Federal District Court Finds DHS Extension of STEM OPT Invalid, But Stays Ruling until February 2016
The U.S. District Court for the District of Columbia held that a 2008 DHS interim final rule extending the period of post-graduation optional practical training (OPT) by 17 months for STEM students on F-1 visas was invalid because DHS promulgated the rule without notice and comment. Post-graduation OPT allows nonimmigrant foreign nationals on an F-1 student visa to engage in employment during and after completing a course of study at a U.S. educational institution. The court found, however, that vacating the rule immediately would cause substantial hardship for F-1 STEM students and would create a major labor disruption for the technology sector. As such, the court ordered that the 2008 rule and its subsequent amendments be vacated, but that the vacatur be stayed until February 12, 2016, during which time DHS may submit the rule for proper notice and comment.
The plaintiffs are a collective-bargaining organization that represents science, technology, engineering, and mathematics (STEM) workers. The rule in question was issued by DHS on April 8, 2008 – H-1B filing season – without notice and public comment. In describing the purpose of the interim rule, DHS explained that “the H-1B category is greatly oversubscribed and as a consequence, OPT employees often are unable to obtain H-1B status within their authorized period of stay in F-1 status, including the 12-month OPT period, and thus are forced to leave the country.” DHS also noted that the inability of U.S. employers, in particular in the STEM fields, to obtain H-1B status for much needed highly skilled foreign workers had adversely affected the ability of U.S. employers to recruit and retain skilled workers. Such a loss of skilled workers, DHS said, created a competitive disadvantage for U.S. companies. The agency concluded that the rule would “quickly ameliorate some of the adverse impacts on the U.S. economy” by potentially adding “tens of thousands of OPT workers . . . in STEM occupations in the U.S. economy.” On several occasions, the agency modified, without notice and comment, the list of disciplines that qualify for the STEM extension via memos and updates to its website.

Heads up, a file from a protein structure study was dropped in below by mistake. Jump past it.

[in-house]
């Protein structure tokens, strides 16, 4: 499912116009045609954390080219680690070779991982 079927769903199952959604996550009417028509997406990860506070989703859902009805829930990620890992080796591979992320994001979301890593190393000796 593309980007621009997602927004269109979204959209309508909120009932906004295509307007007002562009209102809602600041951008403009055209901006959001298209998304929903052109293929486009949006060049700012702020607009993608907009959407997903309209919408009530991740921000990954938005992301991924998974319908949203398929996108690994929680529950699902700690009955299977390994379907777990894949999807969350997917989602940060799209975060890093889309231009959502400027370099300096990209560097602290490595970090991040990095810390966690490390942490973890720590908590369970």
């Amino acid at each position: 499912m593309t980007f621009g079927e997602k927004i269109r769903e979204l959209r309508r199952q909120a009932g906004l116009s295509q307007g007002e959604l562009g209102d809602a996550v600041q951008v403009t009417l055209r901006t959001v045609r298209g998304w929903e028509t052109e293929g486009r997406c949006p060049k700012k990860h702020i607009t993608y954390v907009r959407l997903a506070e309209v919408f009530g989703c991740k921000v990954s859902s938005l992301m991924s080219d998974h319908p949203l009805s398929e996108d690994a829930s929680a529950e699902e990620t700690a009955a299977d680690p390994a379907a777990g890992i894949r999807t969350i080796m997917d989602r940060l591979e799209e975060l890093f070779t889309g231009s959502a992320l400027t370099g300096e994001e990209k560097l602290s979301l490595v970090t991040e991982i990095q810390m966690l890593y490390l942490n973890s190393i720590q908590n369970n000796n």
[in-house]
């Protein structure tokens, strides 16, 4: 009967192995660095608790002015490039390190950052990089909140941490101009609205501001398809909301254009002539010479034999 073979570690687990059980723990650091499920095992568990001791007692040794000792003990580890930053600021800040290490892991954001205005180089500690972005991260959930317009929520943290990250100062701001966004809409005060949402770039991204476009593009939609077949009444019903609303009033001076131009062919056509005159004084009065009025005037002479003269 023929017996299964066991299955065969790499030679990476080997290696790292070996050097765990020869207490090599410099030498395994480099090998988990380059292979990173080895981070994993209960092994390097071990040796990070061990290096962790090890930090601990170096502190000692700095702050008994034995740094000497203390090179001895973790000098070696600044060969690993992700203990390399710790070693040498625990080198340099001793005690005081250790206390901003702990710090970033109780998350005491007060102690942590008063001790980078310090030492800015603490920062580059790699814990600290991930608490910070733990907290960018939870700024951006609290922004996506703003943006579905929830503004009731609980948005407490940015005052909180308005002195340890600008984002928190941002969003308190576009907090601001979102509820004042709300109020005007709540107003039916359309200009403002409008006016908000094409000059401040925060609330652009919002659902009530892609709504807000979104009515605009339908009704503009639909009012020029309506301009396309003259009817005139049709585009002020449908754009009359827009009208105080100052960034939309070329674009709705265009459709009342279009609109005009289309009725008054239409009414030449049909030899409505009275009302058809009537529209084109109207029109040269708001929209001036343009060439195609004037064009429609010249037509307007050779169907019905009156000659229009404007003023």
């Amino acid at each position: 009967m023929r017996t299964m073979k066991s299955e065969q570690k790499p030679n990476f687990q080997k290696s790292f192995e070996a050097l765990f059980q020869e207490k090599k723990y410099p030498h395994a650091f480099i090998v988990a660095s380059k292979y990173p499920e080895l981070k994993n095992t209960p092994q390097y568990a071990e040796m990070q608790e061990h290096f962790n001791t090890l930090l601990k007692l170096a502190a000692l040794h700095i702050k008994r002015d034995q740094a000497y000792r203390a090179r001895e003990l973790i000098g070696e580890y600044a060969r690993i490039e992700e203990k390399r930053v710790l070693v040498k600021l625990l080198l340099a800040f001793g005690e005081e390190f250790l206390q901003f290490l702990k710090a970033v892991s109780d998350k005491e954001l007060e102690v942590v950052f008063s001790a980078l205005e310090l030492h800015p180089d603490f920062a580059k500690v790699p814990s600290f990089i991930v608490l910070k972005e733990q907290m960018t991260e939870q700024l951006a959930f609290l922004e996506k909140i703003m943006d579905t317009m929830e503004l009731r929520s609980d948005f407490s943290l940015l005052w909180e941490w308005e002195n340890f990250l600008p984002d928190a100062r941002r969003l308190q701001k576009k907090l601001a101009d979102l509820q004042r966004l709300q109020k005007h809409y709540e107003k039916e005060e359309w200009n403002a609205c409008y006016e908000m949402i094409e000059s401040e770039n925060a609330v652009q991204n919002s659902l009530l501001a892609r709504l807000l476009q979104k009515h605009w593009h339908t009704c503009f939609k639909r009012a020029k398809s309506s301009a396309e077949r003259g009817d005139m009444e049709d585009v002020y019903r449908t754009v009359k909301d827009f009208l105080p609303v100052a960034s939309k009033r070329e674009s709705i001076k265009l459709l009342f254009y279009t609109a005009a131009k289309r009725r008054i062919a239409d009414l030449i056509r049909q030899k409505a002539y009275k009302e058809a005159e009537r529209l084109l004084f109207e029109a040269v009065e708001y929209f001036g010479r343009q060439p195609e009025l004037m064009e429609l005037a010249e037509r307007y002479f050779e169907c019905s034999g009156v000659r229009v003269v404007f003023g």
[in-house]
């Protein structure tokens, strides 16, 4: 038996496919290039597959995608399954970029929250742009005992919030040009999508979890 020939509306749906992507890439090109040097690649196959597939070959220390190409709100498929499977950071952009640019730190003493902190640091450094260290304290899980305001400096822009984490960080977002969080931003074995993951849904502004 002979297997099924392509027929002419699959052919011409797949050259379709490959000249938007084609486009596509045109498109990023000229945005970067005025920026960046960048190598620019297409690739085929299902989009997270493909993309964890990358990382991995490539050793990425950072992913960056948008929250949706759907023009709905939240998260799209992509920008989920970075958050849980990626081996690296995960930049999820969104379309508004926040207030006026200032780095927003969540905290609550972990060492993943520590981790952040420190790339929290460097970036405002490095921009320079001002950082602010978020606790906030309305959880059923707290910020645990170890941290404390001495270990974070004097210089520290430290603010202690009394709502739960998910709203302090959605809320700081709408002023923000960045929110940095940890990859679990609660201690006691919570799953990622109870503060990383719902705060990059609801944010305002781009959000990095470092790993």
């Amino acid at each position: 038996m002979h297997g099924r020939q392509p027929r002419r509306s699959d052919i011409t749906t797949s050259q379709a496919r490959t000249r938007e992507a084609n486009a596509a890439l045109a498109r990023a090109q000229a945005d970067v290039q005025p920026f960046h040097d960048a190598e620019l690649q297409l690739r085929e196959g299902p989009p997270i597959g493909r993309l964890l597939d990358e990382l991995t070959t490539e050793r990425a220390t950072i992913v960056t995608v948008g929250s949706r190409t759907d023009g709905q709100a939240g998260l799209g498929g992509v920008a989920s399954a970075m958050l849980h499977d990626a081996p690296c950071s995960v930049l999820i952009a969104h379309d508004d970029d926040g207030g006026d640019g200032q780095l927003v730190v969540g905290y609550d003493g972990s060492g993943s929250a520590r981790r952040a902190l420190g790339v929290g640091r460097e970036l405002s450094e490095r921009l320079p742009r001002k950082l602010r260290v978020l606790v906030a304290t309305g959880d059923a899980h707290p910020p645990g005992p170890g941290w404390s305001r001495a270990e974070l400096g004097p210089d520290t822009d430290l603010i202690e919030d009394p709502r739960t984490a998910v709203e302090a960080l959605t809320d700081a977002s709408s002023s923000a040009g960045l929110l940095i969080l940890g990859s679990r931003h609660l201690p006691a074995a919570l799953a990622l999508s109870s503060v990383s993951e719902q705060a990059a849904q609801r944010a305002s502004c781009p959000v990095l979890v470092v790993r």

While it is unlikely that DHS will eliminate 17-month STEM OPT for eligible students when it conducts formal rulemaking, it is likely to review the program and make changes consistent with President Obama’s November executive action on immigration. In fact, the agency already announced plans to expand the degree programs eligible for OPT STEM and to review more generally the length of time foreign graduates can work in the U.S. in OPT status.